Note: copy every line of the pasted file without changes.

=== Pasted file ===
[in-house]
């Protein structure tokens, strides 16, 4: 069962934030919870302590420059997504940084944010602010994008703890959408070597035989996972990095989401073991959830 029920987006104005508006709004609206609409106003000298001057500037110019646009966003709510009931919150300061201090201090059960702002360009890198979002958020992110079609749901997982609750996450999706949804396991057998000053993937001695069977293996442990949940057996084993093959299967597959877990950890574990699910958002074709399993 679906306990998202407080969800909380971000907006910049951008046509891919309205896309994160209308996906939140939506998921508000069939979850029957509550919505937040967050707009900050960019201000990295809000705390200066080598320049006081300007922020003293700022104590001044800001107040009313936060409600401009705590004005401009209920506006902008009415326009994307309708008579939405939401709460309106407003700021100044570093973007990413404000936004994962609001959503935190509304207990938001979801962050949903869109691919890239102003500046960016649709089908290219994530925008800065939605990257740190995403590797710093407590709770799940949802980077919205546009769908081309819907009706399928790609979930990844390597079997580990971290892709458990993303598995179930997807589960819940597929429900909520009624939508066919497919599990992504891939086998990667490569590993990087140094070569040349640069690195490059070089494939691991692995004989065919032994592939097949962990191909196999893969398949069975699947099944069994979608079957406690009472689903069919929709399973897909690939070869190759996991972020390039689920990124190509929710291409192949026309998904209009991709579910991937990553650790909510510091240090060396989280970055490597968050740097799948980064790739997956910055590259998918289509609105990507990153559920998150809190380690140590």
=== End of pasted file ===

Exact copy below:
[in-house]
């Protein structure tokens, strides 16, 4: 069962934030919870302590420059997504940084944010602010994008703890959408070597035989996972990095989401073991959830 029920987006104005508006709004609206609409106003000298001057500037110019646009966003709510009931919150300061201090201090059960702002360009890198979002958020992110079609749901997982609750996450999706949804396991057998000053993937001695069977293996442990949940057996084993093959299967597959877990950890574990699910958002074709399993 679906306990998202407080969800909380971000907006910049951008046509891919309205896309994160209308996906939140939506998921508000069939979850029957509550919505937040967050707009900050960019201000990295809000705390200066080598320049006081300007922020003293700022104590001044800001107040009313936060409600401009705590004005401009209920506006902008009415326009994307309708008579939405939401709460309106407003700021100044570093973007990413404000936004994962609001959503935190509304207990938001979801962050949903869109691919890239102003500046960016649709089908290219994530925008800065939605990257740190995403590797710093407590709770799940949802980077919205546009769908081309819907009706399928790609979930990844390597079997580990971290892709458990993303598995179930997807589960819940597929429900909520009624939508066919497919599990992504891939086998990667490569590993990087140094070569040349640069690195490059070089494939691991692995004989065919032994592939097949962990191909196999893969398949069975699947099944069994979608079957406690009472689903069919929709399973897909690939070869190759996991972020390039689920990124190509929710291409192949026309998904209009991709579910991937990553650790909510510091240090060396989280970055490597968050740097799948980064790739997956910055590259998918289509609105990507990153559920998150809190380690140590």